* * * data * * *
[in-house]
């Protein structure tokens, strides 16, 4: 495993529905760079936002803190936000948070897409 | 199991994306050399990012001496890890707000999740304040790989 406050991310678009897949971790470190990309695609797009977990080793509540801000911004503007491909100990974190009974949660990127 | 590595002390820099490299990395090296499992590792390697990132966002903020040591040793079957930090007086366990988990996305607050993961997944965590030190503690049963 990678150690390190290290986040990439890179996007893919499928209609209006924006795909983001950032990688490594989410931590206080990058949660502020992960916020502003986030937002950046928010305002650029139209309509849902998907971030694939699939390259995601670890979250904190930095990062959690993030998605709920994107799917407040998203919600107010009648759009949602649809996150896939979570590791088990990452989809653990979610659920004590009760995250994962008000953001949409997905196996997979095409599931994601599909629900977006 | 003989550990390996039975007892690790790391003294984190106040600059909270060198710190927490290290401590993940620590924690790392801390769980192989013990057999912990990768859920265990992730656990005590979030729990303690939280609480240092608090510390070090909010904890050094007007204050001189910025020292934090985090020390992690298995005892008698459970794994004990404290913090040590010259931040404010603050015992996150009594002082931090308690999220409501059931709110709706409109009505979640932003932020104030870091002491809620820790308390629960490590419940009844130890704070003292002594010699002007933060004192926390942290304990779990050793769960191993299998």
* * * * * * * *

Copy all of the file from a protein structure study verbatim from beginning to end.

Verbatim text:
[in-house]
């Protein structure tokens, strides 16, 4: 495993529905760079936002803190936000948070897409 | 199991994306050399990012001496890890707000999740304040790989 406050991310678009897949971790470190990309695609797009977990080793509540801000911004503007491909100990974190009974949660990127 | 590595002390820099490299990395090296499992590792390697990132966002903020040591040793079957930090007086366990988990996305607050993961997944965590030190503690049963 990678150690390190290290986040990439890179996007893919499928209609209006924006795909983001950032990688490594989410931590206080990058949660502020992960916020502003986030937002950046928010305002650029139209309509849902998907971030694939699939390259995601670890979250904190930095990062959690993030998605709920994107799917407040998203919600107010009648759009949602649809996150896939979570590791088990990452989809653990979610659920004590009760995250994962008000953001949409997905196996997979095409599931994601599909629900977006 | 003989550990390996039975007892690790790391003294984190106040600059909270060198710190927490290290401590993940620590924690790392801390769980192989013990057999912990990768859920265990992730656990005590979030729990303690939280609480240092608090510390070090909010904890050094007007204050001189910025020292934090985090020390992690298995005892008698459970794994004990404290913090040590010259931040404010603050015992996150009594002082931090308690999220409501059931709110709706409109009505979640932003932020104030870091002491809620820790308390629960490590419940009844130890704070003292002594010699002007933060004192926390942290304990779990050793769960191993299998």